There is the matter of tides – they turn. Rock pools fill, the sea stands back, abandoned fish dart anxiously in ever-decreasing circles eventually to be left flapping, or to be plucked, half-boiled, by passing pelican patrols – or an osprey (saw one of those fishing in the rock pools in front of the kitchen the other day). And then inevitably, at the very moment you choose to saunter down to look for crabs or whatnot, the sea hurries back and appears in the form of a big, freak froth wave that cuts you off, or knocks you down or takes your shoe.

I like pictures of the sea, and the thought of it. I like looking at it from cliffs and planes. The colour is very good. I’d go so far as to say glorious, especially on a good day in the tropics. But if the sea wasn’t blue, but brown or yellow it would be disgusting.

All around the world there are people standing looking at the sea, and some of them are doing that because they like the colour blue, mainly though they are keeping an eye on it because it’s not to be trusted. For 11hrs and 20 minutes out of 24, I can’t do that because it’s dark – very. Instead I listen out for any particularly aberrant irregularities, work hard on not thinking about the volume of sea beyond the house, and, being at an altitude of 6ft, I work on my tsunami evacuation plan. Occasionally I go outside for a look, and obviously see nothing, except on nights when the full moon comes up and reveals a million square miles of vigorously boiling milk which is worse, and just plain wrong.

Strangely, I come from a sea-faring family, and among them, the bravest of the brave: a lifeboat captain saving lives in the rough seas off Ramsgate, another – one of two or five survivors of a torpedoed submarine; and an armorer,  shot I think, in the Battle of Trafalgar.  Wasn’t drawn to it myself.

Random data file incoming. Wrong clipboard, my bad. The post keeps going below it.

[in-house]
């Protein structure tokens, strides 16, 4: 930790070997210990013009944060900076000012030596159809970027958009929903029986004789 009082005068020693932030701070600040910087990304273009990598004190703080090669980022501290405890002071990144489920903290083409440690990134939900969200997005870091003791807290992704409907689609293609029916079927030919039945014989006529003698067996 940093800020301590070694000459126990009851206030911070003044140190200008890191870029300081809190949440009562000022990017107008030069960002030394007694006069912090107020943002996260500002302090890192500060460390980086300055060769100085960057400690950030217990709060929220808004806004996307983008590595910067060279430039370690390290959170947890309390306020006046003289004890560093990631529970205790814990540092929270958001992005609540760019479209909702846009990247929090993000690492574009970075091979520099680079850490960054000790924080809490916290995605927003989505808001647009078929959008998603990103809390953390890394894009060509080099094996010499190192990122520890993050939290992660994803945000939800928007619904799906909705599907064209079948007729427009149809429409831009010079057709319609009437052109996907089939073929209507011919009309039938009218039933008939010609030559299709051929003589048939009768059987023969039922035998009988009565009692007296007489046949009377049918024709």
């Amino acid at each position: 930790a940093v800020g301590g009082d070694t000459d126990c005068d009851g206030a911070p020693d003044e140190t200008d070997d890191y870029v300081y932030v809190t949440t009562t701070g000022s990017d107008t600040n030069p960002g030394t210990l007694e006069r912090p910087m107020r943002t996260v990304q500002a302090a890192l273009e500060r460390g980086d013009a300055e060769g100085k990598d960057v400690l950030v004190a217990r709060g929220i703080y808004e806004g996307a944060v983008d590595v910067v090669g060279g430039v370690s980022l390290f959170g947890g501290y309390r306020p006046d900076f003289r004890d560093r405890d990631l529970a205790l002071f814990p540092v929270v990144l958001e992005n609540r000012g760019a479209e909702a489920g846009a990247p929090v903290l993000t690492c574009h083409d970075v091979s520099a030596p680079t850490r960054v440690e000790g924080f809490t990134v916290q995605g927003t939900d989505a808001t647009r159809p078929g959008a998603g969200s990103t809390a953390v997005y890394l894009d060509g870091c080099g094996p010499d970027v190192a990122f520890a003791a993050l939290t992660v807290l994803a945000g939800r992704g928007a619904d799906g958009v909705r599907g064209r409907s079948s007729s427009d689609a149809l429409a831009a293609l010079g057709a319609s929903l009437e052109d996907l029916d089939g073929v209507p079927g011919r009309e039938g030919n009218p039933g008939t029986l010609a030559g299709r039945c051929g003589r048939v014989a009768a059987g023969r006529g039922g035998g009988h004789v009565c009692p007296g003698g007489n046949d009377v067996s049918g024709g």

I often think about the early explorers sailing across dark seas not knowing where they were going, round the world yachtsmen, desperate ones like the poor bankrupt cheat, Donald Crowhurst, who went mad and committed suicide, and Bernard Moitessier who possibly went mad and just kept going, and about Roz Savage who, out of the blue (no pun intended) got a thing for rowing across oceans alone in a small boat. I don’t think you could feel more solitary or vulnerable than in the middle of a big, deep, black sea. Like I say, it’s not for me. I may drift off to sleep every night listening to the sea, but happily, every morning I see solid land.

Incidentally, the story of that 1968 Sunday Times Golden Globe Race and the maverick contestants, Crowhurst, Chay Blyth, Moitessier, and Robin Knox-Johnston (who actually was described in a psychiatric profile as ‘frighteningly normal’), who won it is told in the brilliant, gripping book,  A Voyage for Madmen by Peter Nichol.